Allowing time for students to take action is an essential part of the learning process on climate change, as it empowers students and eases their eco-anxiety. Remind students that even when things get hard and seem so big they can always do something by taking action. Their actions will create an impact.
These ideas for action can be utilized at any point in the learning process, whether it’s now or after completing more guided inquiries. Please note the suggestions are consistent in each chapter.
While the future is uncertain, there are many examples of positive actions happening all around the world, and too often these stories do not get media coverage (check out The Happy Broadcast to get some good news for a change!). Finding actions that students can get involved in is paramount and in the subsequent thematic inquiries there are many examples of school projects and activities. As we collectively oscillate between optimism and outrage, stories of the past can also be important for active hope pathways.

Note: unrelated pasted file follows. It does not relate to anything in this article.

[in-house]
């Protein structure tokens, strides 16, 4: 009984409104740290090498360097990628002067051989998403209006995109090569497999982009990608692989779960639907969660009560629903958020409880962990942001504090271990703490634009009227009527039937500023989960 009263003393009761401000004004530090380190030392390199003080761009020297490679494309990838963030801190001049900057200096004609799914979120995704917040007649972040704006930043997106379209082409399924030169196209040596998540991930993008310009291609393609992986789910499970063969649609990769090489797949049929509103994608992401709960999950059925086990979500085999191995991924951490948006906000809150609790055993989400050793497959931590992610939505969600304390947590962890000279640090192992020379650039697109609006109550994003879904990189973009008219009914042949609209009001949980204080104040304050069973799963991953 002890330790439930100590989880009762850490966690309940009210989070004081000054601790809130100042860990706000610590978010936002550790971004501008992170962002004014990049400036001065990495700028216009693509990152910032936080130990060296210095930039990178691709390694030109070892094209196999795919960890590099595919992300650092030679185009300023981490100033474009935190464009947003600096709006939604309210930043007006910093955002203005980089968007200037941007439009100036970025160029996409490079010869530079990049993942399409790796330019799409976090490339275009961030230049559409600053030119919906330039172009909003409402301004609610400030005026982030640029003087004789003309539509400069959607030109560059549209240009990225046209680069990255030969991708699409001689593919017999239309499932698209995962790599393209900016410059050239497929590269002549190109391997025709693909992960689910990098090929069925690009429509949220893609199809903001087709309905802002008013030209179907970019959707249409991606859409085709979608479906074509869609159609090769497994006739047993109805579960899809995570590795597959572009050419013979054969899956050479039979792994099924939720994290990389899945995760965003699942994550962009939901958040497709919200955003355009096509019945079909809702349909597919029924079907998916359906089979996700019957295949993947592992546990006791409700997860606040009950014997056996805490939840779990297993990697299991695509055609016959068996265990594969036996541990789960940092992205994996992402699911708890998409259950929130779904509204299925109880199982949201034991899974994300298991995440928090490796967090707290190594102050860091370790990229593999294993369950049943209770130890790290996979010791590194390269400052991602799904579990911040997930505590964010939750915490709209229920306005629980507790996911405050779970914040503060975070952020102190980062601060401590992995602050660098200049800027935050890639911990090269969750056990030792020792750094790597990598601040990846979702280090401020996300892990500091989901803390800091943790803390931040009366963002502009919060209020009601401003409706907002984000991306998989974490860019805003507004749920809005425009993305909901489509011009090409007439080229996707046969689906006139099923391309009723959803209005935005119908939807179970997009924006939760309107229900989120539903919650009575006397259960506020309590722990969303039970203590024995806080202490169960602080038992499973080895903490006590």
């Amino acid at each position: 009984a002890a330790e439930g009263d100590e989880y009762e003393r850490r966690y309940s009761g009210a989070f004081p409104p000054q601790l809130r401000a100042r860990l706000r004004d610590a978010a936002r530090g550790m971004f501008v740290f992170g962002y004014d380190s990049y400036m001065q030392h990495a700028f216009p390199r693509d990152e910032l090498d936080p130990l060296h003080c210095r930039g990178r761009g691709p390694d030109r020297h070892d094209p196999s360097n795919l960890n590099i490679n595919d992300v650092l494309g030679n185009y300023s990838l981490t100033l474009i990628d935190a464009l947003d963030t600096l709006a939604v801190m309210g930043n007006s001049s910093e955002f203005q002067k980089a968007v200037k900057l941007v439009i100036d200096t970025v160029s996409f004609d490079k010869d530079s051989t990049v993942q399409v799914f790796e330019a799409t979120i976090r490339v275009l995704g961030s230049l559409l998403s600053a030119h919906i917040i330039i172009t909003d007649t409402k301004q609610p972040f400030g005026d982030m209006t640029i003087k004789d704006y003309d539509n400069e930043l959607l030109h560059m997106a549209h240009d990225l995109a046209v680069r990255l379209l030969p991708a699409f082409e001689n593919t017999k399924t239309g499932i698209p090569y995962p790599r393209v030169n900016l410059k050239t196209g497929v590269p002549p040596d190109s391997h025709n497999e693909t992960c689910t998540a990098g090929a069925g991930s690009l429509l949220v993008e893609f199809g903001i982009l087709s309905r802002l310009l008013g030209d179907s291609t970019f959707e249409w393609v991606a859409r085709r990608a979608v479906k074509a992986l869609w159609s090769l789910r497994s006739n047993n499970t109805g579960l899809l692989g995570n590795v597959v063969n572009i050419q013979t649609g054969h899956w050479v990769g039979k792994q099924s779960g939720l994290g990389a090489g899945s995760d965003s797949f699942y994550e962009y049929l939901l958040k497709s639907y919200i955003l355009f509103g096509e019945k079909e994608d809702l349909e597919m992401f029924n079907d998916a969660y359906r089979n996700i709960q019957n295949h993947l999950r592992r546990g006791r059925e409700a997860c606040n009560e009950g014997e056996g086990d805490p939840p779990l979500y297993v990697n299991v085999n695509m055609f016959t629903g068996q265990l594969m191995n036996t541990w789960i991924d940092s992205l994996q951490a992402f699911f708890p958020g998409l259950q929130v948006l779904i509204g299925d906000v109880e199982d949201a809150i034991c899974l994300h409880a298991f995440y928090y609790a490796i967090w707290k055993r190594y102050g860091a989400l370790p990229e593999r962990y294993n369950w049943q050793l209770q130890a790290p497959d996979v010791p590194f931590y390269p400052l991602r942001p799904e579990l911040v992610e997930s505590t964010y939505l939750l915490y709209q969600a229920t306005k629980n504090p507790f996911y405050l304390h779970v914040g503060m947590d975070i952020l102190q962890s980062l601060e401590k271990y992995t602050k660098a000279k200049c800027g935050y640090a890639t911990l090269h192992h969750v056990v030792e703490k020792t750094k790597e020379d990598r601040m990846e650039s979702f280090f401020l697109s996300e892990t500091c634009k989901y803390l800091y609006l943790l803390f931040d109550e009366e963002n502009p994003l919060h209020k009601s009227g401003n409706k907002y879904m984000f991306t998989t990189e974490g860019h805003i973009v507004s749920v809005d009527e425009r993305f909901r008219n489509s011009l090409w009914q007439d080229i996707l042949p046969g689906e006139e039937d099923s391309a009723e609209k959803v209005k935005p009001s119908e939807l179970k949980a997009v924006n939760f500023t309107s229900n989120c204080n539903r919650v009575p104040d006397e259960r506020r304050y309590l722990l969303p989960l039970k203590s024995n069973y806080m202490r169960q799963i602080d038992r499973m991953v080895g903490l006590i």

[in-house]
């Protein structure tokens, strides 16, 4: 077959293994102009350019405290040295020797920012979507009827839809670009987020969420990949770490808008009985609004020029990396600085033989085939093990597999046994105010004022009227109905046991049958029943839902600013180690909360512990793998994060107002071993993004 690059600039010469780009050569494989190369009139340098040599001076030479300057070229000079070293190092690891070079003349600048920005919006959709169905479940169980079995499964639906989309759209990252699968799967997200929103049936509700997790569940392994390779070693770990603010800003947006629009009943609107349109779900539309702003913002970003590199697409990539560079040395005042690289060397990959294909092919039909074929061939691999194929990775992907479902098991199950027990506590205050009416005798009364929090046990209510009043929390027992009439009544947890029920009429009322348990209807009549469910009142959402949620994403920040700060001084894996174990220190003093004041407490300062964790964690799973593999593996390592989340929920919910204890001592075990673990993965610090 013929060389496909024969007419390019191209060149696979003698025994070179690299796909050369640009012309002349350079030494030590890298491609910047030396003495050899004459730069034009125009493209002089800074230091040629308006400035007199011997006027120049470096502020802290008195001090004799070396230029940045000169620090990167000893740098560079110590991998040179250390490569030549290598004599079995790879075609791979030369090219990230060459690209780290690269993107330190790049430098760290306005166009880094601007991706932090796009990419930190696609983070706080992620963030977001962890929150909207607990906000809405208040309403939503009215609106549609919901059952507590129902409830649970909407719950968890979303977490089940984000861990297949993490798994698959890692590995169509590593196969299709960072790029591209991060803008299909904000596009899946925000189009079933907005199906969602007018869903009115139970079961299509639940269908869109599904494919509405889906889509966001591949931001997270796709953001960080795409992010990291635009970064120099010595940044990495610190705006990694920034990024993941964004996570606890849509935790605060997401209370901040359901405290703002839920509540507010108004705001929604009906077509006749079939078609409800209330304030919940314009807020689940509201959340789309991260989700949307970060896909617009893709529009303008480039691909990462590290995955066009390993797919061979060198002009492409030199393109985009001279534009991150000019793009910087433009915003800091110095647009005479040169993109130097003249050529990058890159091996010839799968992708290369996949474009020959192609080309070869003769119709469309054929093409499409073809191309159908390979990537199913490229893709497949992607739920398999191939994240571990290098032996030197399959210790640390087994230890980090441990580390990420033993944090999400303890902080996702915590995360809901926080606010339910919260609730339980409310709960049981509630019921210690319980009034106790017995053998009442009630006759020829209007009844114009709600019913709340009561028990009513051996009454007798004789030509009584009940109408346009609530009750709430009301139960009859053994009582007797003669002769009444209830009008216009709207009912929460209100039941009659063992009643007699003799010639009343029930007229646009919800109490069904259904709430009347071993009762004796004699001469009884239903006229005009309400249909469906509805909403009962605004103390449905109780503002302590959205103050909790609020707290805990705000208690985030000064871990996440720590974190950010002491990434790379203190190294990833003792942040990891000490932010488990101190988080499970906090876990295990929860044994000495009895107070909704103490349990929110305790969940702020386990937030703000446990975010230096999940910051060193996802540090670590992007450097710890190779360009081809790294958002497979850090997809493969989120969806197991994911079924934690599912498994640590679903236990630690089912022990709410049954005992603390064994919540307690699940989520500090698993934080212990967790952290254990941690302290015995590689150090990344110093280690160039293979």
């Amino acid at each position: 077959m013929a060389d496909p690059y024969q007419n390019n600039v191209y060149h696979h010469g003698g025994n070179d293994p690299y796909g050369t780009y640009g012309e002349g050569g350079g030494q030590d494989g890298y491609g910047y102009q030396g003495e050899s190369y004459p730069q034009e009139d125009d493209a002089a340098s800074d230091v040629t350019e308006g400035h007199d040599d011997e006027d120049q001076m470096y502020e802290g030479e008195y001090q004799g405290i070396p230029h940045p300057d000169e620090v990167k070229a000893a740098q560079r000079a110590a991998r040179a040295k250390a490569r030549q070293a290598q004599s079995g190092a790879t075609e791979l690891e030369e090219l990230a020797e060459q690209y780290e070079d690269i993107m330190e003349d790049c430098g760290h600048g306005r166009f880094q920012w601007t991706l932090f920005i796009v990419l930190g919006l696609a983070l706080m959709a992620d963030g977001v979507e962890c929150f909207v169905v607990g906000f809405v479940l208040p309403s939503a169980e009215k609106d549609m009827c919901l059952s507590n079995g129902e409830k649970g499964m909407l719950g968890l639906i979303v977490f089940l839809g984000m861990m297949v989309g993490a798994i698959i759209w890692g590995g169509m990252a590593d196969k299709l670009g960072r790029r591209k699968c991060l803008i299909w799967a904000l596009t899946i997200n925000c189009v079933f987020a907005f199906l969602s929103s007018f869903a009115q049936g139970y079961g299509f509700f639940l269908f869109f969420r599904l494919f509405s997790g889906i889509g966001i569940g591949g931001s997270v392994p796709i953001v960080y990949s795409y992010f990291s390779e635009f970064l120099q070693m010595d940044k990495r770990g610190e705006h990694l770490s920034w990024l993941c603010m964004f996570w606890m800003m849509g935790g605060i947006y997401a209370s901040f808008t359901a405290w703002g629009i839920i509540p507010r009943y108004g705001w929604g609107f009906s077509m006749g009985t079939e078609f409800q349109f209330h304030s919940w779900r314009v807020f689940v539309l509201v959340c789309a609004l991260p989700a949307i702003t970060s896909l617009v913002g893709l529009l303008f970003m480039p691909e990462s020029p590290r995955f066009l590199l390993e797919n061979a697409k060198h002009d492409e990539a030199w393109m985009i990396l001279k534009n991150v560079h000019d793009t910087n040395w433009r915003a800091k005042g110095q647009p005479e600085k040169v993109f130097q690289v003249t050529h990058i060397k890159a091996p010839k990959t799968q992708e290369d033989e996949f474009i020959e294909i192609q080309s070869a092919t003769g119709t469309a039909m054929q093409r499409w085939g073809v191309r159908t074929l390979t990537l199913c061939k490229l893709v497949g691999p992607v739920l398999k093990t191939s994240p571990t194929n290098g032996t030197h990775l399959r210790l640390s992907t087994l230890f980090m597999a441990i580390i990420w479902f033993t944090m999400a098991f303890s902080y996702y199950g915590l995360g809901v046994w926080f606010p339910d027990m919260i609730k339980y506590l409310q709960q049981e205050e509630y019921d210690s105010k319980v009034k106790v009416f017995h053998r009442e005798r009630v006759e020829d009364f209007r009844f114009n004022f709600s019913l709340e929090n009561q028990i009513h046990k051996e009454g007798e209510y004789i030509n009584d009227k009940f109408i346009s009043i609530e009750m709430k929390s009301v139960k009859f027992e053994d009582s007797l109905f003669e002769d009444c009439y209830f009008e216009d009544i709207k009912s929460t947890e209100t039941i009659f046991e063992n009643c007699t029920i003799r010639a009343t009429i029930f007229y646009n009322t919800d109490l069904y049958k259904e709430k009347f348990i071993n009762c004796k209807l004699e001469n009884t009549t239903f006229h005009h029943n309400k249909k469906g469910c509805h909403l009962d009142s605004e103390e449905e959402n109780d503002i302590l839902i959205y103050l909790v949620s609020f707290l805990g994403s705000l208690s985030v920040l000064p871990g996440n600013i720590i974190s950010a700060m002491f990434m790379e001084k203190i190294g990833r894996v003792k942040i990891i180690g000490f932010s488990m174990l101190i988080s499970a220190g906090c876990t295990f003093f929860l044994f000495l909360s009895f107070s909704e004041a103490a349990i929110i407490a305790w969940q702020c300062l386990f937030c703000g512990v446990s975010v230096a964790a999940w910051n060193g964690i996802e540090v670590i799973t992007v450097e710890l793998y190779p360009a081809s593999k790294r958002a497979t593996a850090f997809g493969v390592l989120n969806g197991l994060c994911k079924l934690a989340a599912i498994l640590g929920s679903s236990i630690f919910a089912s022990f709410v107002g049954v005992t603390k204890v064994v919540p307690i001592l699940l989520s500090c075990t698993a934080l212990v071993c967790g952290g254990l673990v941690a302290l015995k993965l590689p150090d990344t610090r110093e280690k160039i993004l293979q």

Ask the students what they want to do to positively impact climate change. List their ideas and come up with a plan to put their decided action in place.
Ideas for Taking Action:
- A Ready-made Vehicle Idling Campaign NRCAN
- Create their own anti-idling or idle-free posters for their community
- Catalogue of Potential Idling Reduction Campaigns NRCAN
- Educate the school through different announcements sharing “waste and water facts”
- Post the garbage collection graph on the wall outside the classroom. Do a second schoolyard garbage audit a month later. Put the second graph on the wall. Celebrate successes.
- Start a campaign for rain barrels to water school gardens
- Think about making a commitment to reducing plastic waste 10,000 Changes
Action Project Examples
“KINDERGARTEN GARDEN PROJECT” – Byron Northview Public School – London, ON (2019) K-2
- Their vision for Canada is to foster healthy and mindful attitudes toward nature and the outside world. It is their hope to show the youngest students how to cultivate and grow a sustainable garden, respect the planning and planting process, and to reap the benefits of growing their own produce. See their project here.
“USING A HYDROPONIC GROW KIT WITH GRADE 1/2” – Anne Hathaway Public School – Stratford, ON (2020) K-2